The cancer pain experience of Israeli adults 65 years and older: The influence of pain interference, symptom severity, and knowledge and attitudes on pain and pain control

Marlene Z. Cohen, Catherine F. Musgrave, Deborah B. McGuire, Neville E. Strumpf, Mark F. Munsell, Tito R. Mendoza, Maya Gips

Research output: Contribution to journalArticle

15 Scopus citations


Goals: Little is known about Israeli elders' cancer pain experience. The purpose of this study was to explore the cancer pain experience, including pain intensity, pain management index, pain interference, symptom severity, and knowledge and attitudes toward pain and pain control. Patients and methods: Descriptive cross-sectional methods were used to obtain data with four instruments. The patients were 39 Israelis 65 years and older who were receiving outpatient treatment for cancer in a major hospital center in Israel. Results: Results showed that over half (56.7%) reported severe worst pain and had negative pain management indexes (56.4%). In addition, knowledge and attitudes toward pain and pain control were poor (54.55%). There were no significant relationships between pain intensity and other variables. However, pain interference demonstrated a significant positive relationship with symptom severity. Post hoc analysis revealed that Ashkenazi Jewish and more educated patients reported significantly less pain interference than Sephardic Jewish patients. Conclusion: Larger samples representative of the cultural differences in Israel are needed to more definitively identify elements of the cancer pain experience in Israeli elders that can be addressed to improve pain management.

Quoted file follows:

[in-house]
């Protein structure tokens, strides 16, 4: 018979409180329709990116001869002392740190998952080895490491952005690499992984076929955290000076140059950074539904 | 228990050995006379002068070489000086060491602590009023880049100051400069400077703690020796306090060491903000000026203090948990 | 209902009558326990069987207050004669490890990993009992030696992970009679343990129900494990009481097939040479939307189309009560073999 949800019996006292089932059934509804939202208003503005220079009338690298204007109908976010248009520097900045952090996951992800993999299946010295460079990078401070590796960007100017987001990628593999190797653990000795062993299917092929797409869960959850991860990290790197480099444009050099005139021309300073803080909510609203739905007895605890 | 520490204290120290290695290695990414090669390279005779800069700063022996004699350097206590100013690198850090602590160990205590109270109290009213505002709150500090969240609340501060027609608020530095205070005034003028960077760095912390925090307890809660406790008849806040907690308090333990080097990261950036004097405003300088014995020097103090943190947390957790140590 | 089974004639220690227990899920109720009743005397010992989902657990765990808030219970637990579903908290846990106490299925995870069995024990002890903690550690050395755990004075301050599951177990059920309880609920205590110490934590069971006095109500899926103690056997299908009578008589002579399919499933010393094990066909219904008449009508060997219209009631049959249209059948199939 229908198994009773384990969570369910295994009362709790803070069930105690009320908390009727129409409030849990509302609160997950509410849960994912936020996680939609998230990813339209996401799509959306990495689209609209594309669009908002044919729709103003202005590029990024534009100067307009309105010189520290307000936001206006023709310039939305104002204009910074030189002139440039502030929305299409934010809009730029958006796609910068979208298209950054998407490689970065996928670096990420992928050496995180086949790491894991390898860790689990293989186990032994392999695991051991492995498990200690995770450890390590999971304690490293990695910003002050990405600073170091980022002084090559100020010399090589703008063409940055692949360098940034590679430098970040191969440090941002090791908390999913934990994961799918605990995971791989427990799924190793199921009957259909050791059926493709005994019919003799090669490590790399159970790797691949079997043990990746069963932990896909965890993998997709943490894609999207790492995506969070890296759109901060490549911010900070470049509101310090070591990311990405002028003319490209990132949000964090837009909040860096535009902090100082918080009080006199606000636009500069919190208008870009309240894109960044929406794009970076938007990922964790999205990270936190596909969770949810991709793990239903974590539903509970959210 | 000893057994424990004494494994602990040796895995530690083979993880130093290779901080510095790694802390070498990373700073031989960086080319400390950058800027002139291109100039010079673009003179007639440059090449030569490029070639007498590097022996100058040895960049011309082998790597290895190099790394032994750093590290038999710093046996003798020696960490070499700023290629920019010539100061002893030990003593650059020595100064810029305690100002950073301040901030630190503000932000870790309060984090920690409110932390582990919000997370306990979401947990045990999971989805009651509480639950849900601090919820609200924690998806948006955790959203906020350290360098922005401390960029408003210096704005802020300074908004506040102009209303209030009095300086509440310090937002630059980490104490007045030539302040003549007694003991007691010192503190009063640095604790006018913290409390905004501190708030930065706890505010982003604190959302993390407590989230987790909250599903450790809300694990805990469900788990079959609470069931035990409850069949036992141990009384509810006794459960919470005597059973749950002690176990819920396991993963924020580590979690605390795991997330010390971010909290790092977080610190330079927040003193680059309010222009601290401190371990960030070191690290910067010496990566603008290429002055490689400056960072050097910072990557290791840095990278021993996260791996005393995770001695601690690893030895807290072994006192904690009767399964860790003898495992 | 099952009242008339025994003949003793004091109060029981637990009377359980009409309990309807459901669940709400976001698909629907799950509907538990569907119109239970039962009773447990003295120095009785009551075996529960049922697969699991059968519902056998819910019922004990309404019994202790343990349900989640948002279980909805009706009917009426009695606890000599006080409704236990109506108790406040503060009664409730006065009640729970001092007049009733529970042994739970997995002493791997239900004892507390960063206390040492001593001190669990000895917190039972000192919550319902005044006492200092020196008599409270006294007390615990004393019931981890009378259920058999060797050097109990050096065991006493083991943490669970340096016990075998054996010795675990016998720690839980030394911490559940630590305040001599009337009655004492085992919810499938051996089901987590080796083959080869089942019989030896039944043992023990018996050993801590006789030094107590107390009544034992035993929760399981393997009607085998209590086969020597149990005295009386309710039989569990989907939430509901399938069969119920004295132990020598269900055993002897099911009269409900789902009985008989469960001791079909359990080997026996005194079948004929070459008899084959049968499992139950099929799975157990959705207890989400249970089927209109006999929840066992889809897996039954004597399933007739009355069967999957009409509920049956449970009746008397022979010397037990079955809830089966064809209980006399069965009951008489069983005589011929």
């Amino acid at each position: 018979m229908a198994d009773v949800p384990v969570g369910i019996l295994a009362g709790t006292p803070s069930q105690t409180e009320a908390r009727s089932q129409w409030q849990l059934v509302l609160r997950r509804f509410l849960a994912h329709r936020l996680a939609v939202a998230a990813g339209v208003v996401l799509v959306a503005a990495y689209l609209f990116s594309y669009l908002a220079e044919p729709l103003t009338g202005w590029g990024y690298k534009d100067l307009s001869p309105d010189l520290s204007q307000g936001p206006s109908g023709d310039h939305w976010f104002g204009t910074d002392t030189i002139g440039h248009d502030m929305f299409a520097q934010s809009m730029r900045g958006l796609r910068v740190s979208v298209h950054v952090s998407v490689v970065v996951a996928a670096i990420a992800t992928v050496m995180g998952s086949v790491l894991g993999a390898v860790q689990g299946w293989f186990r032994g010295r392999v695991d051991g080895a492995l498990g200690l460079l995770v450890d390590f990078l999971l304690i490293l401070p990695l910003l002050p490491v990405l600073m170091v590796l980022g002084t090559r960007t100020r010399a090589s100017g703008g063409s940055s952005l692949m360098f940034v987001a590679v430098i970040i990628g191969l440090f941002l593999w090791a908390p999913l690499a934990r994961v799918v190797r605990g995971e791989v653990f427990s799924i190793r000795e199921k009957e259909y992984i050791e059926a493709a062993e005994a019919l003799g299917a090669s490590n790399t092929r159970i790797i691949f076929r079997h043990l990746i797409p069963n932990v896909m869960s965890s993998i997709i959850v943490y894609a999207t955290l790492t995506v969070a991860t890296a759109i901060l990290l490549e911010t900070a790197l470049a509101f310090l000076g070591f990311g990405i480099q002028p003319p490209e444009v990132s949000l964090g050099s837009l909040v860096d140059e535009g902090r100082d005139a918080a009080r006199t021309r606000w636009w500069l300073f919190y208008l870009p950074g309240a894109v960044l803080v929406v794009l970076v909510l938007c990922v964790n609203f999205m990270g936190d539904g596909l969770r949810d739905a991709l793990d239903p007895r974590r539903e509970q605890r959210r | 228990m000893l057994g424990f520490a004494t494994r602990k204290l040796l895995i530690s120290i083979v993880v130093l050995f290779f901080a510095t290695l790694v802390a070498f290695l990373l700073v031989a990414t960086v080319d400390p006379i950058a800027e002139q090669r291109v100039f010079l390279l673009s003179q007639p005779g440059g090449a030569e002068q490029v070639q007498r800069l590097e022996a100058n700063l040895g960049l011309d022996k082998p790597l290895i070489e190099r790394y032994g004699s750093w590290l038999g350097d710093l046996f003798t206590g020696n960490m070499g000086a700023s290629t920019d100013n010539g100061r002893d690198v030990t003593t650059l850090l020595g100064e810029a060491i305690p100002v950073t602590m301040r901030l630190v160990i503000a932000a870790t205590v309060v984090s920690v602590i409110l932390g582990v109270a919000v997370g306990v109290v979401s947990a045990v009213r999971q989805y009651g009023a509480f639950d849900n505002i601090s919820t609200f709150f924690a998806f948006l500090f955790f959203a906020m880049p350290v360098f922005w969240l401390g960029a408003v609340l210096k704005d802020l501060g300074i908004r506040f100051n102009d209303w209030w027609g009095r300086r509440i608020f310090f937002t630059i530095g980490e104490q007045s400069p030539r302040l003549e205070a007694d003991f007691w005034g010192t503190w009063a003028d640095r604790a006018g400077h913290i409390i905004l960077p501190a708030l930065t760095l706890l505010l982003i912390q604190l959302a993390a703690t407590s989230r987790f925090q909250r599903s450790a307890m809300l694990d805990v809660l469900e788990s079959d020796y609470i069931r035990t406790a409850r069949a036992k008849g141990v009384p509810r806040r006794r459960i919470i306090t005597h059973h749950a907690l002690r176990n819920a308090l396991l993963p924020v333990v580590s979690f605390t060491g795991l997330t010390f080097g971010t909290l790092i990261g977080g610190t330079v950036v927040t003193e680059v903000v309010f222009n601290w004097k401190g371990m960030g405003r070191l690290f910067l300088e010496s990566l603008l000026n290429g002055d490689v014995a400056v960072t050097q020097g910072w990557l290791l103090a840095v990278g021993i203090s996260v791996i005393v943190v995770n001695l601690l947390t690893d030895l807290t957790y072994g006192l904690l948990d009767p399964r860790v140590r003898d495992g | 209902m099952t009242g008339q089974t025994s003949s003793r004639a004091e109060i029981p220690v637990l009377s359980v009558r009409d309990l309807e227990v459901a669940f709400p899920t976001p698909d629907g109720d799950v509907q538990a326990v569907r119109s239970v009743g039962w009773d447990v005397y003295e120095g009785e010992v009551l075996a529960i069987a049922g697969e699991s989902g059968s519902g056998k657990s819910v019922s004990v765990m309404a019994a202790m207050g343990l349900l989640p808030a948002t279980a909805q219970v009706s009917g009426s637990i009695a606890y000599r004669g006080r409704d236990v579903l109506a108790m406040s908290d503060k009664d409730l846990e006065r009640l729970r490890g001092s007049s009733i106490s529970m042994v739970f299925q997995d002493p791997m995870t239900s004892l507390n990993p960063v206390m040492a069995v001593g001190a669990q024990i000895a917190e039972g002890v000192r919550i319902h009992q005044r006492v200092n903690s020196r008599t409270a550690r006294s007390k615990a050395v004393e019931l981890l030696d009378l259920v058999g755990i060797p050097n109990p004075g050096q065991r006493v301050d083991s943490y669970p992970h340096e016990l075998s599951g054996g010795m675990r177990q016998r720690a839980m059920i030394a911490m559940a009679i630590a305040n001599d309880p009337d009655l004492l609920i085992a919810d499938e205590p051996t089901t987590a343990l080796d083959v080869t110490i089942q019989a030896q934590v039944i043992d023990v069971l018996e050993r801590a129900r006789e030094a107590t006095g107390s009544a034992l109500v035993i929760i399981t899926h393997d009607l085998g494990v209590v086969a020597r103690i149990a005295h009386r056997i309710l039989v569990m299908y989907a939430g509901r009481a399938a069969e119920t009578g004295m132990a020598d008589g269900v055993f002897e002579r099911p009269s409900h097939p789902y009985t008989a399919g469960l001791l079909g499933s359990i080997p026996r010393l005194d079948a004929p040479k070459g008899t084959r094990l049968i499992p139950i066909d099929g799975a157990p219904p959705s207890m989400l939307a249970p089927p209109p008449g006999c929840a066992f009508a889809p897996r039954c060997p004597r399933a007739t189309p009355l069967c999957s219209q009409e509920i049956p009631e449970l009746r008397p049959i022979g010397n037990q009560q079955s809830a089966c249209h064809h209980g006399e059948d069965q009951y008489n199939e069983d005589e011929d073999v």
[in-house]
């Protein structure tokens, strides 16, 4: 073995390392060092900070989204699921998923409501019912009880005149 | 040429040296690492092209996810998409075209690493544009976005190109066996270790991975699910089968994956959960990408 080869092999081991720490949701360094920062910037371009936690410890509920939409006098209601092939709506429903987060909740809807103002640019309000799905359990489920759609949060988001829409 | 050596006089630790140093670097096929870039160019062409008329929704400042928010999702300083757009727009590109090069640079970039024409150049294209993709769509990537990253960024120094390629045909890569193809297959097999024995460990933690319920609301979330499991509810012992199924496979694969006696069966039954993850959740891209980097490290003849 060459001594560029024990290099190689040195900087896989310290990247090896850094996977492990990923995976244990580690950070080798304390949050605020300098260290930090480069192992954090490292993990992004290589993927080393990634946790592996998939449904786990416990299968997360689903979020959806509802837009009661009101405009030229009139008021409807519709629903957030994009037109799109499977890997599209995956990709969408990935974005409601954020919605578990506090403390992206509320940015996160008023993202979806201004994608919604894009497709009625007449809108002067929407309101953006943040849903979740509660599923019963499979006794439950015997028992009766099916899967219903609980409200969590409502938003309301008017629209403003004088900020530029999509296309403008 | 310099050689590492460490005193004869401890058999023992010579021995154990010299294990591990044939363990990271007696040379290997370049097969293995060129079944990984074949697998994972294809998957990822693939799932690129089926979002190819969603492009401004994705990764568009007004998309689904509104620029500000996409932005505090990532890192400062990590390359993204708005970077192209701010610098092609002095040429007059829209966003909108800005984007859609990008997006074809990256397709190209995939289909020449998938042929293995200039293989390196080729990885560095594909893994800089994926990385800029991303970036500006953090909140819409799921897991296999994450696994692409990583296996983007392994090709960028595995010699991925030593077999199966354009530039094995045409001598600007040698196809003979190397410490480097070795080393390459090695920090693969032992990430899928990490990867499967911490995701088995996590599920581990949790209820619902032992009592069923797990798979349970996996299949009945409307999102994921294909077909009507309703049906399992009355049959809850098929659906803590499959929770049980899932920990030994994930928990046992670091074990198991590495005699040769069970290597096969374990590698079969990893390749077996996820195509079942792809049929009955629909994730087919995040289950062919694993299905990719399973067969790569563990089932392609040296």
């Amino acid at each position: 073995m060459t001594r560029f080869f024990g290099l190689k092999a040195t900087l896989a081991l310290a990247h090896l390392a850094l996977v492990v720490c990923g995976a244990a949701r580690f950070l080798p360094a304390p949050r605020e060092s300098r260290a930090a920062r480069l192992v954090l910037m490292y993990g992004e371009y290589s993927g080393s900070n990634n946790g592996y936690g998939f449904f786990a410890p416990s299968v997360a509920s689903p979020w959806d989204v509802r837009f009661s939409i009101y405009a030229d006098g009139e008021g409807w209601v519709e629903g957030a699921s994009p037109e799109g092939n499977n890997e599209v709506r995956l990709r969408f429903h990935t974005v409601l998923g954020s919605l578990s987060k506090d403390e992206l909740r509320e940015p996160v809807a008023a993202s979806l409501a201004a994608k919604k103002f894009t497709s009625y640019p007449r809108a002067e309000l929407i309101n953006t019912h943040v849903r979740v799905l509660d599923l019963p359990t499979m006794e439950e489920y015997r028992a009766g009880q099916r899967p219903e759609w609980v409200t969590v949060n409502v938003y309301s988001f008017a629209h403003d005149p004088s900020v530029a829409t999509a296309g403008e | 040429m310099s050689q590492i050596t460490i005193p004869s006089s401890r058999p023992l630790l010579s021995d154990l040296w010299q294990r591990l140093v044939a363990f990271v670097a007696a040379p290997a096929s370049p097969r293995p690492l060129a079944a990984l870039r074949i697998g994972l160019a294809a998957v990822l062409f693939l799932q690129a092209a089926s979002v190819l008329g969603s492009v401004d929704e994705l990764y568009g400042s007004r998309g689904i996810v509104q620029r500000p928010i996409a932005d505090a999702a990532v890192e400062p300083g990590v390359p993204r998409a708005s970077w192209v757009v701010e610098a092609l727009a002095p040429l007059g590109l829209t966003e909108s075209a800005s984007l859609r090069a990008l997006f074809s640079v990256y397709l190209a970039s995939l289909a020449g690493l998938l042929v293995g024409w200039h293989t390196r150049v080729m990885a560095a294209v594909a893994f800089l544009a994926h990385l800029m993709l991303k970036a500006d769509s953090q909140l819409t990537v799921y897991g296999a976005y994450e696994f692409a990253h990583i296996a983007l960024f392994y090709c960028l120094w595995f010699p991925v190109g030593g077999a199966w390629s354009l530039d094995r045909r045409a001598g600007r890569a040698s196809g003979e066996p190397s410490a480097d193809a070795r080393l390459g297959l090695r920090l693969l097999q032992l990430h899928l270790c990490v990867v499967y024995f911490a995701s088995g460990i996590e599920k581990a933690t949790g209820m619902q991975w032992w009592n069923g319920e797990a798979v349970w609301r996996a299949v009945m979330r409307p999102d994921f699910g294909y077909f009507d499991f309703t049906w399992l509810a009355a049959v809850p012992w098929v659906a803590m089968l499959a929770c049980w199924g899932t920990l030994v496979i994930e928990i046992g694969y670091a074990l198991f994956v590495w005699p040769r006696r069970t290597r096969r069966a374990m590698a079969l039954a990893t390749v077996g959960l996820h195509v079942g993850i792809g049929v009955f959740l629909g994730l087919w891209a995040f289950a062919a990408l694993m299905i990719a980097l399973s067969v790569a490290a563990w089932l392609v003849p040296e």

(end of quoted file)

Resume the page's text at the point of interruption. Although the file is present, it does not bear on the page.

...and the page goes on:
Original languageEnglish (US)
Pages (from-to)708-714
Number of pages7
JournalSupportive Care in Cancer
Issue number9
Publication statusPublished - Sep 1 2005



  • Culture
  • Older adults
  • Pain intensity
  • Pain interference
  • Symptom severity

ASJC Scopus subject areas

  • Oncology

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